teaching ai to sail.
Improving Industrial Automation performance with Deep Reinforcement Learning and RNNs
Modern ocean racing sailing boats are high performance machines, almost more comparable to aircraft than the yachts of old. They combine cutting edge material science, aero and hydrodynamics, navigation systems, telecommunications, and sensors.
However, one underdeveloped technological domain is the use of real-time data from boat sensors for automated performance optimisation. While data is relayed via displays to a human, there is little or no interfacing with the autopilots that are vital for long distance racing with only one or two crew.
Crafting the winning edge
During long-distance solo races, sailors heavily rely on the autopilot to steer the boat more than 90% of the time. However, current autopilot technology underuses the vast amount of inputs available from the fully integrated IoT network of sensors installed on modern yachts and can only perform around 80% (in terms of boat performance metric) of the human sailor.
This is a vital margin when statistically just a 2% performance increase on the previous edition is all that is required to win the Vendee Globe.
The Data Analysis Bureau (T-DAB) worked with Jack Trigger Racing (JTR) to develop a solution using a machine learning-based system to match and potentially exceed human performance to give the solo sailor a winning edge while remaining within the ethical bounds of racing rules and regulations.
LSTM-based system predicting steering angles with a precision of +/- 1 deg. from angles chosen by a professional sailor
Improved industrial automation of the autopilot by nearly 10% for the winning advantage
Enabling the racing boat to steer optimally, adapting to new conditions to move more quickly and improve power consumption
T-DAB initially conducted a Discovery and Design study to assess the available data and how to affect the autopilot performance, and then applied different machine learning & deep learning approaches and simulation models to assess effectiveness through a Proof of Concept (PoC).
The project was developed in two parallel streams: the first stream focused on replicating sailor’s behaviour and matching their performance, whilst the second one focused on exceeding these results.
The former utilises recurrent neural networks to learn from data recorded while a professional sailor is at the tiller; it is learning the steering angles chosen by the sailor in a set of given conditions. Presented with a sufficient diversity of scenarios, the model was able to generalise across different settings, for instance by not being specific to one particular race and set steering angles to the same degree as the sailor would have chosen during the race.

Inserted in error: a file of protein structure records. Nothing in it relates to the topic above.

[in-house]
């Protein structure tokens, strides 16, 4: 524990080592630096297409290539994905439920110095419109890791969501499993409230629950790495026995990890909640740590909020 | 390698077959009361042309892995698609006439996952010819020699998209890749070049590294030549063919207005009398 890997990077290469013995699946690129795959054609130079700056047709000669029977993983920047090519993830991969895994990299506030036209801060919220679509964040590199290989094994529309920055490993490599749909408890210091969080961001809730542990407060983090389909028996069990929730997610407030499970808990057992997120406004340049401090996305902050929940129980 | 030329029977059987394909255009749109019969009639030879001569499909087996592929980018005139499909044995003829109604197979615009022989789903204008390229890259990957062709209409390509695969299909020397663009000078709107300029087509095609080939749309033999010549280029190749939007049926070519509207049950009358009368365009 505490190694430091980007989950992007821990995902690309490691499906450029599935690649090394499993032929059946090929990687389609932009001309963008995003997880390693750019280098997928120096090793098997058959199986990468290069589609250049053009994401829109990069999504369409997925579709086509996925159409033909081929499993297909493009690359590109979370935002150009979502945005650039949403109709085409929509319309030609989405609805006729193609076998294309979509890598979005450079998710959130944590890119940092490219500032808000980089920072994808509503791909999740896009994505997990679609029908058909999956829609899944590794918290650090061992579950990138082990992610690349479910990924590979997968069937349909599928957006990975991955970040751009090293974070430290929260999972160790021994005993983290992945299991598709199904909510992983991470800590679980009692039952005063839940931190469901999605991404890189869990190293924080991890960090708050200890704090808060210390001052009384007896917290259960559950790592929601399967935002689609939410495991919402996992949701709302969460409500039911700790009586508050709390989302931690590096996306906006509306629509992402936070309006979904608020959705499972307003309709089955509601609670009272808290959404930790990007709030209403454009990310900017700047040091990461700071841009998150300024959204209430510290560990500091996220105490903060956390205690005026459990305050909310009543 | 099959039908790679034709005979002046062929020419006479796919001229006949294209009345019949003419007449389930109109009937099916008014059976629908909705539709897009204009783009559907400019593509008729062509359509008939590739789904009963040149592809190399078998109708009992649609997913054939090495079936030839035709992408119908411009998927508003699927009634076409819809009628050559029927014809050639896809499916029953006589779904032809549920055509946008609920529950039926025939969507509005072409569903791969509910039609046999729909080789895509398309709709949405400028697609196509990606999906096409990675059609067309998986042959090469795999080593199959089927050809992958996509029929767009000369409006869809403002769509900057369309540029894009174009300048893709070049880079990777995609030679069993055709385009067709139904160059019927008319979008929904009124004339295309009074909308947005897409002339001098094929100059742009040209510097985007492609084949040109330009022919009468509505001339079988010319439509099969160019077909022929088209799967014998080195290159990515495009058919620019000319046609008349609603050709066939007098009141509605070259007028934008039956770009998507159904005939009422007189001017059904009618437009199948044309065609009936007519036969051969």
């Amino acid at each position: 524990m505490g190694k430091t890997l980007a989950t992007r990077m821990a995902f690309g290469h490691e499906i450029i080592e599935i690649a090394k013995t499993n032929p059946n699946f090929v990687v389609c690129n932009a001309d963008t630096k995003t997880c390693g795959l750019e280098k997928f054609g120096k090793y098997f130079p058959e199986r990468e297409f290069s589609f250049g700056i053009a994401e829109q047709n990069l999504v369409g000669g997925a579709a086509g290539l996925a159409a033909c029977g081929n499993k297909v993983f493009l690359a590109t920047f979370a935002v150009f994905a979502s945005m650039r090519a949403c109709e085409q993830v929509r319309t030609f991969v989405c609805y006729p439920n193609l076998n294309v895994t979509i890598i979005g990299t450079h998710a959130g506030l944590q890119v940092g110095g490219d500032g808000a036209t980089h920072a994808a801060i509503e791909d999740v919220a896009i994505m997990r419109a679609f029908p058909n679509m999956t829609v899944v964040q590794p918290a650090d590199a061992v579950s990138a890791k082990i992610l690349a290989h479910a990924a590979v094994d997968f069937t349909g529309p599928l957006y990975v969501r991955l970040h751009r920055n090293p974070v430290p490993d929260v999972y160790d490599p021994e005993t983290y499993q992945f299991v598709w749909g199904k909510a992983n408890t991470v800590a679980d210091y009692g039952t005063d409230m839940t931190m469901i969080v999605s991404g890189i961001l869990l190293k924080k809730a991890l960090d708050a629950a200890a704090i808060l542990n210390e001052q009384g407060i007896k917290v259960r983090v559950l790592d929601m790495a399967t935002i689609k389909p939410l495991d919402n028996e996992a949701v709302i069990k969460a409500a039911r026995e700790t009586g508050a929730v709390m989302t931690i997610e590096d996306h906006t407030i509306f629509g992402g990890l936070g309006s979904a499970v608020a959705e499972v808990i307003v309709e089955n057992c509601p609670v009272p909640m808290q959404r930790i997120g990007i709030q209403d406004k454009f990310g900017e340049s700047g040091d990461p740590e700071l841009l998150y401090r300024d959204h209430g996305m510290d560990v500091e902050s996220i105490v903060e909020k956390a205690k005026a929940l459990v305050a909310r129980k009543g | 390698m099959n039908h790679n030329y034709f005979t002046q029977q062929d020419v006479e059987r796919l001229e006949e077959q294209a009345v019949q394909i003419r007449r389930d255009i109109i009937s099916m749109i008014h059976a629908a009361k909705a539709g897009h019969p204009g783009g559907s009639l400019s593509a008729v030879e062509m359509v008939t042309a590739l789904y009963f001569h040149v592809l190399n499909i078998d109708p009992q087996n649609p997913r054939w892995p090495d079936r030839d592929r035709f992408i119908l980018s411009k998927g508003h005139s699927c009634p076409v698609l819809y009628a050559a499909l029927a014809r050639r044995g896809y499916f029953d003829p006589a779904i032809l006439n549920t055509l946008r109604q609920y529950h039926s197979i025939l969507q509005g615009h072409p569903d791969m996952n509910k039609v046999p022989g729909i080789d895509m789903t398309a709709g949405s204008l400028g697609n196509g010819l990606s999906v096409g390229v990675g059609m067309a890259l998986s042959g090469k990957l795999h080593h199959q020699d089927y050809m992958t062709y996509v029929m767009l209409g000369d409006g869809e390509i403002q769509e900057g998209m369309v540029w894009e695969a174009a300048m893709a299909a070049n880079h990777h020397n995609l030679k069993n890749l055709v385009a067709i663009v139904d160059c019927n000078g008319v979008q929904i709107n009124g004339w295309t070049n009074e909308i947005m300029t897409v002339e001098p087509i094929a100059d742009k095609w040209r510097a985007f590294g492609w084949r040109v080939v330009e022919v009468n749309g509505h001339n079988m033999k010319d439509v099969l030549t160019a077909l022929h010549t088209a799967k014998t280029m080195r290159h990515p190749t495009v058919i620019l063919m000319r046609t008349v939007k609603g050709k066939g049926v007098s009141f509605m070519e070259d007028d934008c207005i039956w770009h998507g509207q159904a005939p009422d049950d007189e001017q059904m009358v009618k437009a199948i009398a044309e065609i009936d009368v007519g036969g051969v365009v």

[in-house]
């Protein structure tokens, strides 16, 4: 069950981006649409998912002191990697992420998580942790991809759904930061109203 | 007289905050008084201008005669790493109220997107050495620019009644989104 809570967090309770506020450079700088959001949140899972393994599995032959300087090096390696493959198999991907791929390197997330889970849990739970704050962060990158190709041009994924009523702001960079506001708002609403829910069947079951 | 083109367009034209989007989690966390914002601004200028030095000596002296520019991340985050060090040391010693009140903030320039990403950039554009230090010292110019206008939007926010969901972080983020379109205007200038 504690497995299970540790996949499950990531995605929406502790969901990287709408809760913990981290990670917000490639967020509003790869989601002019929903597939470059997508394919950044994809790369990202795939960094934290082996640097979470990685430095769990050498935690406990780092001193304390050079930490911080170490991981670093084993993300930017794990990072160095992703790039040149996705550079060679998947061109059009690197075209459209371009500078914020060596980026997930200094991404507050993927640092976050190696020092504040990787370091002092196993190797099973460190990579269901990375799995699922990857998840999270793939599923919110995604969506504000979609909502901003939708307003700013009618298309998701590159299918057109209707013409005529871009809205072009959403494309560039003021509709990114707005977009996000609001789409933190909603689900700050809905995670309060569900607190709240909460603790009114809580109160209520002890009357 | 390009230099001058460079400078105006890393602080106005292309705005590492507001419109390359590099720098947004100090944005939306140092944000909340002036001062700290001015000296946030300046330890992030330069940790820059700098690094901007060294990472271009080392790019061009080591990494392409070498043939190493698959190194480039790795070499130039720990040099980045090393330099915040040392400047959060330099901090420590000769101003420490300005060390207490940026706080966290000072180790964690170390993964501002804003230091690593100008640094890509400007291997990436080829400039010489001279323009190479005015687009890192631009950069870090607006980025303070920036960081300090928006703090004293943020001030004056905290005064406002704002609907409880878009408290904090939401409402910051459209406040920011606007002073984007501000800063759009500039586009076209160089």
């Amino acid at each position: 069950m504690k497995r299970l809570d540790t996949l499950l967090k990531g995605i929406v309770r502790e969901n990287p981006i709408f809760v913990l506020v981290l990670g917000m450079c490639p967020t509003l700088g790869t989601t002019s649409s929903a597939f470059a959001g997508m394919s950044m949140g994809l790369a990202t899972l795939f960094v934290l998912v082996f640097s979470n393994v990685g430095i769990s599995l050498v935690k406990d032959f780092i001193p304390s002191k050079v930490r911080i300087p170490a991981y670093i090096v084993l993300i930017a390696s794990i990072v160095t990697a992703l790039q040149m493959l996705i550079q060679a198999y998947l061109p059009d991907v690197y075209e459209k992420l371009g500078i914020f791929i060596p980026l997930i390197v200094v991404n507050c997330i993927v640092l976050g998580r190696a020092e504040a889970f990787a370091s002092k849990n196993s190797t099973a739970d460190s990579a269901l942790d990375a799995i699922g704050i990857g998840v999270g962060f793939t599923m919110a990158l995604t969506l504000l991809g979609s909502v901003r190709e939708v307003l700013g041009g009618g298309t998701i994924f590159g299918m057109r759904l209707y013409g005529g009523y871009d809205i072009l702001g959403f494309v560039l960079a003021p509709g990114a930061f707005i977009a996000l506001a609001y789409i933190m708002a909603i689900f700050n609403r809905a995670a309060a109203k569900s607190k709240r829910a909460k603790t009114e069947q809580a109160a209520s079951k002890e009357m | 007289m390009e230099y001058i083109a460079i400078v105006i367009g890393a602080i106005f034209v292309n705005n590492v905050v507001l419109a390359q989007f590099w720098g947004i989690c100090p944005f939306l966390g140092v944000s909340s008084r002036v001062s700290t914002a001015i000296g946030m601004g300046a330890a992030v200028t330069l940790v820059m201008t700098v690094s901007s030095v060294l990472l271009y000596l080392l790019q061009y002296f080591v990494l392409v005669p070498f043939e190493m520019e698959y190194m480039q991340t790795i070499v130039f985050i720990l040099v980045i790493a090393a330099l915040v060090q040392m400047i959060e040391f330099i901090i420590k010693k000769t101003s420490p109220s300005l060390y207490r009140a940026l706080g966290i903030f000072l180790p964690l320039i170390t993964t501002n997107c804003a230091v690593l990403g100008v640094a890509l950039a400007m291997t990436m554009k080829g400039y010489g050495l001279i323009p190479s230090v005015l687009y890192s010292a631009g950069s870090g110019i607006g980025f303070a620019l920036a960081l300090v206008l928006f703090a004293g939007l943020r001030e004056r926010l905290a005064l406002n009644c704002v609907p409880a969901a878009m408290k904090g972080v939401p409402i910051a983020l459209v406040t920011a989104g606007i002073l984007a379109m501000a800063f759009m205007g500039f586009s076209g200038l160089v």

The solution set to outperform human behavior instead, was based on model-free reinforcement learning technology, where the algorithm was given freedom to explore any series of actions, within physical constrains, and come up with its own strategy to maintain the optimal course. The potential of this method lies in the removal of any human-induced biases, allowing the model to explore ways humans might have never thought and thus potentially rendering superior performance.
"This is an exciting but also challenging project, and T-DAB have been a pleasure to work with; finding a comfortable balance between innovation and breakthrough, with real tangible results"
Jack Trigger | Skipper & Director | JTR
For such an algorithm to learn, however, it needed to receive accurate feedback on its actions, and the chosen actions could have led to settings that have never happened, so there wouldn’t have been any data to match them against. Since allowing a real boat to sea to learn unsupervised was out of the question, an accurate simulation of the boat’s interaction with the environment was required. This simulation was built using Long Short-Term Memory (LSTM) recurrent neural networks.
By observing the state of the environment (sea and wind), the state of the boat (position, orientation, speed) and the steering angle chosen by the algorithm, the simulation was able to predict the state of the boat in the next time step. By using a wide range of sample wind and sea state data, we were able to set up the reinforcement learning agent to freely explore different environments and generalise its decision process to be applicable in any race or race setting.
The solution is complex and yet fully automated by design, so the solo sailor (and primary user) does not have to interact with the system. It would instead run in-production in an automated manner on the boat processor, and therefore would have minimal disruption and maximum impact on the sailor’s effort.
The sailor would then upload the data to the Microsoft Azure Cloud via a simple interface where data scientists would then carry out model re-training, validation and benchmarking in a dedicated environment. Updated models would be deployed to the boat in docker container using the Microsoft Azure IoT Edge technology.
This project was developed as part of T-DAB’s Innovation Sandbox in collaboration with Imperial College, NKE and Microsoft. The data collected for the project is offered by Jack Trigger Racing sailing team and marine electronics company, NKE, and the solution managed and deployed using Microsoft Azure.